Prevention is better than cure. And that goes for fighting patent trolls too.
With this old adage in mind we recently filed a lawsuit against Device Security LLC seeking invalidation and non-infringement of the patent covering the tech involved in protecting data on mobile devices. This marks a distinct change of tactics on our behalf: Though we’ve been warring with patent parasites for eight years already, this is the first time we’ve gone for a preventative attack.
So why the change of strategy?
First and foremost: Strategically, passivity with regard to patent trolls is the losing position. To win the long fight is only possible by knocking out the economic basis of the opponent’s business. The IT industry has a lot more resources than the trolls (that could change if something isn’t done, of course), and the earlier we start all together to breathe the pressure on the trolls, the cheaper it will be in the long run. After all, with every victory – their victory – the price of the triumph – our triumph – of good over evil grows. Extrajudicial settling of patent disputes with trolls – all it is is money out of your pocket, and transferring the problems of a sick head onto a healthy one, what’s more – onto yours! A nonsense.
Second: The plaintiff sets the rules of the game (including where – i.e., by which court – the lawsuit is to be considered), which significantly improves the chances of winning.
Third: Though the troll business is an amoral one, that doesn’t mean the troll can’t be demoralized! The impudence of the trolls is inversely proportional to the size of the produced psychological effect. Trolls will be forced to ever more carefully prepare their cases and (importantly!) their costs will be higher. No more easy money! So here again we return to the question of the trolls’ economic basis.
Fourth: Unlike military operations – an attack on a troll works out cheaper than defending against one. And it’s quicker.
Fifth: If we are able to invalidate a hollow patent, we protect dozens – no, hundreds – of other IT companies. Many of them don’t have the wherewithal to cover the costs of patent court cases – so they’re forced to settle before a trial, thereby continuing the drip-feeding of the trolls.
And finally, sixth: What are we waiting for? Device Security has already started to monetize its patent, and we’ve already received its mass mailout letter too. However, the patent is full of holes, far-fetched, and based on rough and narrow formulas – which incidentally is the norm for trolls’ handiwork. Indeed, I’m astonished every time I see trolls claiming something to be original – to possess ‘novelty’ and have ‘inventive step’ – when there isn’t, and then the respective patent being granted by the US patent office! But anyway, this time, with this troll, we’ve got proof against their so-called originality (details – another day).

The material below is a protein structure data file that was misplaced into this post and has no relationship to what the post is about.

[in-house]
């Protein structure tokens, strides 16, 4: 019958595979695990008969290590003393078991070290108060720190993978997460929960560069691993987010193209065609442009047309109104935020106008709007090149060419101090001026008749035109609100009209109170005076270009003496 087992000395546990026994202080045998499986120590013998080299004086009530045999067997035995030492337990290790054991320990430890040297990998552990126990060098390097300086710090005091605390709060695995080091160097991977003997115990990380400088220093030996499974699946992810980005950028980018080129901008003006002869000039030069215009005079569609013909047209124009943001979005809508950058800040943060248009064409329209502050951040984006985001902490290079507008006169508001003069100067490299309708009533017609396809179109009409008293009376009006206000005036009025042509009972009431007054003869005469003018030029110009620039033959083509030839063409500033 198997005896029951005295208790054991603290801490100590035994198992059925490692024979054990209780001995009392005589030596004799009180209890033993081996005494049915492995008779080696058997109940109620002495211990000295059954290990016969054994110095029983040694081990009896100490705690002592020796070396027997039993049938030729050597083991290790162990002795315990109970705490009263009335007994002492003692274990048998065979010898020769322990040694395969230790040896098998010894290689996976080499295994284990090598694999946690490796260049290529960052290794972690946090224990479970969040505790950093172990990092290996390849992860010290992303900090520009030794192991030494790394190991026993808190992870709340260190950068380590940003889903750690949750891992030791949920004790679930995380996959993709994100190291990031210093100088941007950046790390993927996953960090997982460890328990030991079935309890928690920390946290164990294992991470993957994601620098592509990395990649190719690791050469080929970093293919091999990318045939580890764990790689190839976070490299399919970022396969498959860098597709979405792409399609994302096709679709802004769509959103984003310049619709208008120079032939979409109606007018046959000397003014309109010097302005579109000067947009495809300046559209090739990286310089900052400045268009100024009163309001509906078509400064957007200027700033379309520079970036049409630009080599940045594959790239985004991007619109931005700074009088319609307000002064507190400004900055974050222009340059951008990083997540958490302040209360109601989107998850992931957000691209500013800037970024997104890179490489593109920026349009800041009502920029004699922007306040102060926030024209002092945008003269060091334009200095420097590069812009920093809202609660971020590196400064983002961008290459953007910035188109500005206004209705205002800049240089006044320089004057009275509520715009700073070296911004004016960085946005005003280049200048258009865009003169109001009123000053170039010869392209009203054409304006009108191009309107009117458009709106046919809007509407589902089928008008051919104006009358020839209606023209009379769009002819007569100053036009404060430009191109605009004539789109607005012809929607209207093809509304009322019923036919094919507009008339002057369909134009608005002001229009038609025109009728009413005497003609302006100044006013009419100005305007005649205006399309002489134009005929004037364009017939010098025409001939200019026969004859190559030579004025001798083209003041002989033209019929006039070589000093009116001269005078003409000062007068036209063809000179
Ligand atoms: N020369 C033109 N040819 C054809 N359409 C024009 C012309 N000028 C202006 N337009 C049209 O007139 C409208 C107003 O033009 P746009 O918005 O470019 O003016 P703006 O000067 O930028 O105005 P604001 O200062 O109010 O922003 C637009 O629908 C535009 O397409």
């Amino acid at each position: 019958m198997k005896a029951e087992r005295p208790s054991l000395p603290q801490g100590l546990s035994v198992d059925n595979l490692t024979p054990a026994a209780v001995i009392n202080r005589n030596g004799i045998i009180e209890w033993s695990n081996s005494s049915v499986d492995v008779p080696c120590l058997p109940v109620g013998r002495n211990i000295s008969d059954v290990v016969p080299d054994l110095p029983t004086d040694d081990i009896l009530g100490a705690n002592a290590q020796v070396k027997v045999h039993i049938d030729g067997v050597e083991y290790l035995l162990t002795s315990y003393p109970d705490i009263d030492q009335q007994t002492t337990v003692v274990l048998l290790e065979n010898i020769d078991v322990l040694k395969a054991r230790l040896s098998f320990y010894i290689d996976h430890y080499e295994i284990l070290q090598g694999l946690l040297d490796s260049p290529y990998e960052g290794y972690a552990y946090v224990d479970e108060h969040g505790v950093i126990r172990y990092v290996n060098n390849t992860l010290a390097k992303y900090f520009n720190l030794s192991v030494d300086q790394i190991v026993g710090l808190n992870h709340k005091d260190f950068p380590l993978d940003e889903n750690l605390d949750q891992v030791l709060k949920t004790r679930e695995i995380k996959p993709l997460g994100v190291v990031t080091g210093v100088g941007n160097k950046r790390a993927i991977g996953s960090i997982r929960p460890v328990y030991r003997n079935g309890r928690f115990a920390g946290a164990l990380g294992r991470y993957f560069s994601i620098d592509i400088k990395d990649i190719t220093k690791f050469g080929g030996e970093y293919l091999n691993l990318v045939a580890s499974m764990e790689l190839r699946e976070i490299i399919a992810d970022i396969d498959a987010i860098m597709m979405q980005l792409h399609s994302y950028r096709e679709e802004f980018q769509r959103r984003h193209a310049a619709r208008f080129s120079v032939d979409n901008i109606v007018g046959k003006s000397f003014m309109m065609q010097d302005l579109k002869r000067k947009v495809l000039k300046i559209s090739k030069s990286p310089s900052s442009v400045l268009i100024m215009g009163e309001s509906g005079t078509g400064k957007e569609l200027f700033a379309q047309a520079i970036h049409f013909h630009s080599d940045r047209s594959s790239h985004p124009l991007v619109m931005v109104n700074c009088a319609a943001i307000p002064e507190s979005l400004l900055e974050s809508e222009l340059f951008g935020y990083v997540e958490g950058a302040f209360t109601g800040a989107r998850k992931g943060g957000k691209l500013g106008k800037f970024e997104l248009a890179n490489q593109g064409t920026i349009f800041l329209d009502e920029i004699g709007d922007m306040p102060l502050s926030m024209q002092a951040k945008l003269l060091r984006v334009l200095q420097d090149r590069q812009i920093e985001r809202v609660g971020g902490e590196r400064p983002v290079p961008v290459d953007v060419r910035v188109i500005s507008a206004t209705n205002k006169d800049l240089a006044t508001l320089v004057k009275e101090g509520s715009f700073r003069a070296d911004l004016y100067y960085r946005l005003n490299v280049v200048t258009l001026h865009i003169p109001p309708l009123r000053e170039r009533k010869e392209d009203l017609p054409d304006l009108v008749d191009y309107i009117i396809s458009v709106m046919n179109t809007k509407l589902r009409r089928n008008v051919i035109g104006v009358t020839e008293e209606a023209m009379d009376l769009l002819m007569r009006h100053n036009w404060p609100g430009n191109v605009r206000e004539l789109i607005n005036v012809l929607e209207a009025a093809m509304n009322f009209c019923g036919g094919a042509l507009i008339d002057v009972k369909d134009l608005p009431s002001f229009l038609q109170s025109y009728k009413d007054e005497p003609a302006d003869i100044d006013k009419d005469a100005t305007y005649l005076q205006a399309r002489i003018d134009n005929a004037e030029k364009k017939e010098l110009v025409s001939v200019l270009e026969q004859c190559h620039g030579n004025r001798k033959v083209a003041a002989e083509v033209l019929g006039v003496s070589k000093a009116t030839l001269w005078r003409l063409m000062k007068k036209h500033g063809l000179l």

To conclude – the dossier on our respected opponent:
Device Security LLC is one of the tentacles of the mega-troll Wi-LAN. Wi-LAN loves to take innovative companies to court in sunny Florida because there it’s easy to expedite court proceedings and put serious pressure on defendants. And to prevent respondents transferring court cases to other states whose procedural rules are not so tough, they created a subsidiary in Florida.
The life story of Wi-LAN is both sad and revealing.
The company was founded in 1992 and for more than 10 years concentrated on honest development of wireless technologies, though on occasion it did veer into patent rumbles. However, with time it got sleazier and sleazier, up until the mid-2000s when a shareholder conflict occured, the outcome of which was the company sharply altering its business profile. Of course, why bother honestly developing products and technologies when there’s an easy, risk-free, and legal option like patent extortion?
It’s a bit like if you’re a loser you didn’t quite cut the mustard out on the rough seas of decent, proper business, so you decide to earn your living in the quiet harbor of patent trollism.
Then they won a substantial victory in a patent court case against Cisco, got a taste for easy money, and from then on there was no looking back for them: The company lost the heavy ballast of technology development, reoriented itself towards buying up others’ patents, and went in for trollism full-time. After many years of stagnation in terms of income, suddenly its profitability was on the up. And up. And up:
2008 – $26.6 million, 2009 – $35.1 million, 2010 – $50.7 million. In 2012 Wi-LAN sucked out of the industry $90 million (all dollars are Canadian ones)! Today, the portfolio of the company contains more than 3000 patents, on its conscience lie around 300 victims licensees, and it has offices in Hong Kong, Japan, and Taiwan, not to mention the subsidiaries and shells.
Regardless, we’re seriously intending seriously spoiling this troll’s easy life. We can’t wait for the upcoming rendezvous in Florida soon! Will be updating you on the proceedings on Twitter. Questions/suggestions? Mail us here.